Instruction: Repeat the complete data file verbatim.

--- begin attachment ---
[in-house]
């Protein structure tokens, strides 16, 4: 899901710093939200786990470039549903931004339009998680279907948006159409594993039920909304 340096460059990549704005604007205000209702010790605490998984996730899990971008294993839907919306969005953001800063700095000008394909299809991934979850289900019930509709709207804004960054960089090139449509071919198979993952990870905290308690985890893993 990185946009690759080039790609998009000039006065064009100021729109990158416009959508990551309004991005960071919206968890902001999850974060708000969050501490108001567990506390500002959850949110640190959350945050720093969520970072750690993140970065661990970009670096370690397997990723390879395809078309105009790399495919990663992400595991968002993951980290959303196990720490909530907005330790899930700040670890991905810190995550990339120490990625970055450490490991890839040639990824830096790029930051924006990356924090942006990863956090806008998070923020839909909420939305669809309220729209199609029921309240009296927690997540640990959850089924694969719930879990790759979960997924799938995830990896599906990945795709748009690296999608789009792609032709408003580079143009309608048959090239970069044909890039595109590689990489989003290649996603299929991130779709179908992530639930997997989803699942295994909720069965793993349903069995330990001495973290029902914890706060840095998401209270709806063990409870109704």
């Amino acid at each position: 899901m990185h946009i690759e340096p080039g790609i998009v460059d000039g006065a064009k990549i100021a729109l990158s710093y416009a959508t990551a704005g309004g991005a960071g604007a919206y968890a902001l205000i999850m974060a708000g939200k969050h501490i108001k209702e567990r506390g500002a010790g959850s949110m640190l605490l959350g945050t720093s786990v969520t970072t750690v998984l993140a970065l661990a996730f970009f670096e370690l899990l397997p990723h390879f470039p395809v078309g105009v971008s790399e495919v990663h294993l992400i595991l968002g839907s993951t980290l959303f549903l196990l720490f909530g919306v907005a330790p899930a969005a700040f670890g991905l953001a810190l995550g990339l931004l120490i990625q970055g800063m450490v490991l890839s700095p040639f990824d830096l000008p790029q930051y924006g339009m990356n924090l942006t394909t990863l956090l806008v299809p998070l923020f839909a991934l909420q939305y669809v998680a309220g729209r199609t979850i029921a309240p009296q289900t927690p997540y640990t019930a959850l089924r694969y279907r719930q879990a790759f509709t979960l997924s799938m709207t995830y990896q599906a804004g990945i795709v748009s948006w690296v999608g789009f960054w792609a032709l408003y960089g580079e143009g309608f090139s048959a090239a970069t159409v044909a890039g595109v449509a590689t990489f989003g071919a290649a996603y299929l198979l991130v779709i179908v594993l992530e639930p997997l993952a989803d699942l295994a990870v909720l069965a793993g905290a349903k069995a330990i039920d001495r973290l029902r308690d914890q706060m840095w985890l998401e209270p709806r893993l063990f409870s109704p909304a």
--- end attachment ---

[in-house]
């Protein structure tokens, strides 16, 4: 899901710093939200786990470039549903931004339009998680279907948006159409594993039920909304 340096460059990549704005604007205000209702010790605490998984996730899990971008294993839907919306969005953001800063700095000008394909299809991934979850289900019930509709709207804004960054960089090139449509071919198979993952990870905290308690985890893993 990185946009690759080039790609998009000039006065064009100021729109990158416009959508990551309004991005960071919206968890902001999850974060708000969050501490108001567990506390500002959850949110640190959350945050720093969520970072750690993140970065661990970009670096370690397997990723390879395809078309105009790399495919990663992400595991968002993951980290959303196990720490909530907005330790899930700040670890991905810190995550990339120490990625970055450490490991890839040639990824830096790029930051924006990356924090942006990863956090806008998070923020839909909420939305669809309220729209199609029921309240009296927690997540640990959850089924694969719930879990790759979960997924799938995830990896599906990945795709748009690296999608789009792609032709408003580079143009309608048959090239970069044909890039595109590689990489989003290649996603299929991130779709179908992530639930997997989803699942295994909720069965793993349903069995330990001495973290029902914890706060840095998401209270709806063990409870109704």
């Amino acid at each position: 899901m990185h946009i690759e340096p080039g790609i998009v460059d000039g006065a064009k990549i100021a729109l990158s710093y416009a959508t990551a704005g309004g991005a960071g604007a919206y968890a902001l205000i999850m974060a708000g939200k969050h501490i108001k209702e567990r506390g500002a010790g959850s949110m640190l605490l959350g945050t720093s786990v969520t970072t750690v998984l993140a970065l661990a996730f970009f670096e370690l899990l397997p990723h390879f470039p395809v078309g105009v971008s790399e495919v990663h294993l992400i595991l968002g839907s993951t980290l959303f549903l196990l720490f909530g919306v907005a330790p899930a969005a700040f670890g991905l953001a810190l995550g990339l931004l120490i990625q970055g800063m450490v490991l890839s700095p040639f990824d830096l000008p790029q930051y924006g339009m990356n924090l942006t394909t990863l956090l806008v299809p998070l923020f839909a991934l909420q939305y669809v998680a309220g729209r199609t979850i029921a309240p009296q289900t927690p997540y640990t019930a959850l089924r694969y279907r719930q879990a790759f509709t979960l997924s799938m709207t995830y990896q599906a804004g990945i795709v748009s948006w690296v999608g789009f960054w792609a032709l408003y960089g580079e143009g309608f090139s048959a090239a970069t159409v044909a890039g595109v449509a590689t990489f989003g071919a290649a996603y299929l198979l991130v779709i179908v594993l992530e639930p997997l993952a989803d699942l295994a990870v909720l069965a793993g905290a349903k069995a330990i039920d001495r973290l029902r308690d914890q706060m840095w985890l998401e209270p709806r893993l063990f409870s109704p909304a």